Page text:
Agriculture Department Identifies $1.4 Billion in Savings to Avoid Furloughs
Travel cutbacks, telework and office consolidations contribute to three-year-old cost-reduction efforts.
Making good on a pledge to plan for savings that preempt sudden furloughs, Agriculture Secretary Tom Vilsack on Wednesday identified $1.4 billion in “proactive” savings and efficiencies being implemented under the agency’s 2012 “Blueprint for Stronger Service.”
At a time when the farming sector is experiencing its “most productive period in history,” Vilsack said, his team is identifying cost-avoiding reforms and modernizing operations “to become a stronger and more effective department” in the wake of a 10 percent cut in its budget since 2010.
“To produce better results for the farmers, ranchers, small businesses and families we serve, and to stay ahead of the year over year reductions to USDA's operating budget made by Congress, today's USDA must operate much differently than we did in years past," Vilsack said in a statement. "Through our Blueprint for Stronger Service strategy, we took a hard look at our programs and practices and made proactive, cost-saving changes that are innovative and commonsense.”
He said the $1.4 billion in savings will come “without sacrificing service to the American public—a clear victory for our customers, the taxpayer and our department's future. This strategic approach will help USDA continue to support a vibrant and growing agricultural and rural economy for generations to come."
The plan originally envisioned the closing of 259 domestic offices, facilities and labs in the United States and seven foreign offices. Though many were closed, a spokesman told Government Executive, efforts to shutter, for example, some 30 Farm Service Agency offices that lack a full-time staff were blocked by Congress. The department has since included workforce reductions through “targeted use” of Early Retirement and Voluntary Separation authorities to save $142.8 million.
Consolidating some component agencies and “right-sizing” offices in Washington, D.C., and elsewhere created more than $25.2 million in efficiencies, the department said. Planners also ended some planned or ongoing construction projects and disposed of unneeded property to save $268 million.
Cutbacks on employee travel, along with improvements in trip booking procedures, saved more than $400.3 million.
Purchasing goods and services via centralized contracts at the department level rather than through individual agencies saved $169 million. While switching to cloud computing, USDA has found $135 million in efficiencies by updating agreements for information technology support and services, centralizing data servers, consolidating cell phone services and avoiding excess IT equipment purchases.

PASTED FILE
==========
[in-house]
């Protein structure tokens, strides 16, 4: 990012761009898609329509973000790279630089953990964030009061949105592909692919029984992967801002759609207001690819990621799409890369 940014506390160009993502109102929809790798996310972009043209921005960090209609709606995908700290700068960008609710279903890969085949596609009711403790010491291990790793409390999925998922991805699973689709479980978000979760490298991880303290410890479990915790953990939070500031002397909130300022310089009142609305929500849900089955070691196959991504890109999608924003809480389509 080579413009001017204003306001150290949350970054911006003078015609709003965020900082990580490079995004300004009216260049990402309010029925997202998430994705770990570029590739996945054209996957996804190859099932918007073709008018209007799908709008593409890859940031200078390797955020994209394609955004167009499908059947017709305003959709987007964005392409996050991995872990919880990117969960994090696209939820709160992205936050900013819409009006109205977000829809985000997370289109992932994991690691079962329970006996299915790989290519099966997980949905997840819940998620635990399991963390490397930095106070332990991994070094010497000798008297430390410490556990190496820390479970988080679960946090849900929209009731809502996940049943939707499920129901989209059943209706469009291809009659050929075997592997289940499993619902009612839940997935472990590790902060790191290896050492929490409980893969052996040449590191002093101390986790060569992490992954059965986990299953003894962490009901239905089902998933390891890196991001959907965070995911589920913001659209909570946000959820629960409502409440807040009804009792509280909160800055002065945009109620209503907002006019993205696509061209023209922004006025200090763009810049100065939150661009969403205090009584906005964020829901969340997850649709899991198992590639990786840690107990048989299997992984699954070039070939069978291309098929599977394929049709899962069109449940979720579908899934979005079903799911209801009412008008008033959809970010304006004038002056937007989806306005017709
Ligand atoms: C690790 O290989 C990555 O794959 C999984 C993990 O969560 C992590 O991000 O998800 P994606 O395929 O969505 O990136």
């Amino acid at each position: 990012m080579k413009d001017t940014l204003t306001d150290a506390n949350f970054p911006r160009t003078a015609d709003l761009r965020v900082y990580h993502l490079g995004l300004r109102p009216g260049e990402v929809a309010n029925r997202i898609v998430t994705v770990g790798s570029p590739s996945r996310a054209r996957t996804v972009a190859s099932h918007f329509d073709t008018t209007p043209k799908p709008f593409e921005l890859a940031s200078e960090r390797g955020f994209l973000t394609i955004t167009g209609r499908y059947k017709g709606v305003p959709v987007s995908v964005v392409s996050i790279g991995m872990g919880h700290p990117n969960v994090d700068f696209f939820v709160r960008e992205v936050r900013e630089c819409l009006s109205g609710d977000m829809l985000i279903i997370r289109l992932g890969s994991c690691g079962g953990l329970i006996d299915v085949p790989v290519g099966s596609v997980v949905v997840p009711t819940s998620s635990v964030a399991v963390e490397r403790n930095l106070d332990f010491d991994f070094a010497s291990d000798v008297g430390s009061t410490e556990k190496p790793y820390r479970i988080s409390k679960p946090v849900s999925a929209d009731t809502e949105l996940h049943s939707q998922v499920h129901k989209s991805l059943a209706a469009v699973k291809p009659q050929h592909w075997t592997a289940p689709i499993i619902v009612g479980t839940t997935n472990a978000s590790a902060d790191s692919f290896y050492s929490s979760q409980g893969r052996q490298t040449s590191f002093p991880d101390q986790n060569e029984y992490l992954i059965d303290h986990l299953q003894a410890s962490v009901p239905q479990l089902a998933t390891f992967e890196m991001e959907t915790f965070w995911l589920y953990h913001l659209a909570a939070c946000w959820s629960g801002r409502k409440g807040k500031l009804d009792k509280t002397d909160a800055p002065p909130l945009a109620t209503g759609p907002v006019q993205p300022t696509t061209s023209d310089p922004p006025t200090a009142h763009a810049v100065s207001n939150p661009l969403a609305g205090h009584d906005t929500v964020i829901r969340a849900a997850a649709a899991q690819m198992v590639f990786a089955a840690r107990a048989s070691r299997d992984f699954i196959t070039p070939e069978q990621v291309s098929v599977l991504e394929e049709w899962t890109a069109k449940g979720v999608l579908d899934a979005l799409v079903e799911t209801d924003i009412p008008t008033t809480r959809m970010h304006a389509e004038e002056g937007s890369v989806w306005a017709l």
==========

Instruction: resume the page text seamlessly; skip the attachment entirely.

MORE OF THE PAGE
Improving general management processes brought a claim of more than $57 million in savings. These included “eliminating redundant functions, establishing hiring hubs, and implementing Lean Six Sigma and other management improvement techniques,” the department said.
Embracing online publications while reducing the number of subscriptions and centralizing printing cut costs by more than $24.43 million.
Increased telework has allowed $18 million of cost avoidance in transit subsidies to employees, and new energy savings practices and in cooperation with utility companies in cost control has saved $6.5 million, the department said.
Canceling orders for “unnecessary” promotional items is now saving more than $1.8 million per year.
Future efforts under the blueprint, the department said, will focus on strengthening the strategic sourcing of goods and services and streamlining property management and lease acquisition—all among the Obama administration’s second-term management priorities.
The same day the efficiencies were tallied publicly, the department joined with the Homeland Security Department to announce a ground-breaking for construction of a $1.25 billion National Bio- and Agro-Defense Facility in Manhattan, Kan.
The first-of-its-kind project “will provide the nation with cutting-edge, state-of-the-art lab capabilities and help protect our food supply and the nation’s public health,” said Homeland Security Secretary Jeh Johnson. It “addresses a serious vulnerability. The economic impact of a bio agricultural threat -- deliberate or natural -- could have a substantial effect on the food supply of this nation and have serious human health consequences. We will soon be able to ensure availability of vaccines and other rapid response capabilities to curb an outbreak.”
Vilsack said the lab has “been a national priority for USDA, DHS, and our other partners as we work to replace aging facilities.”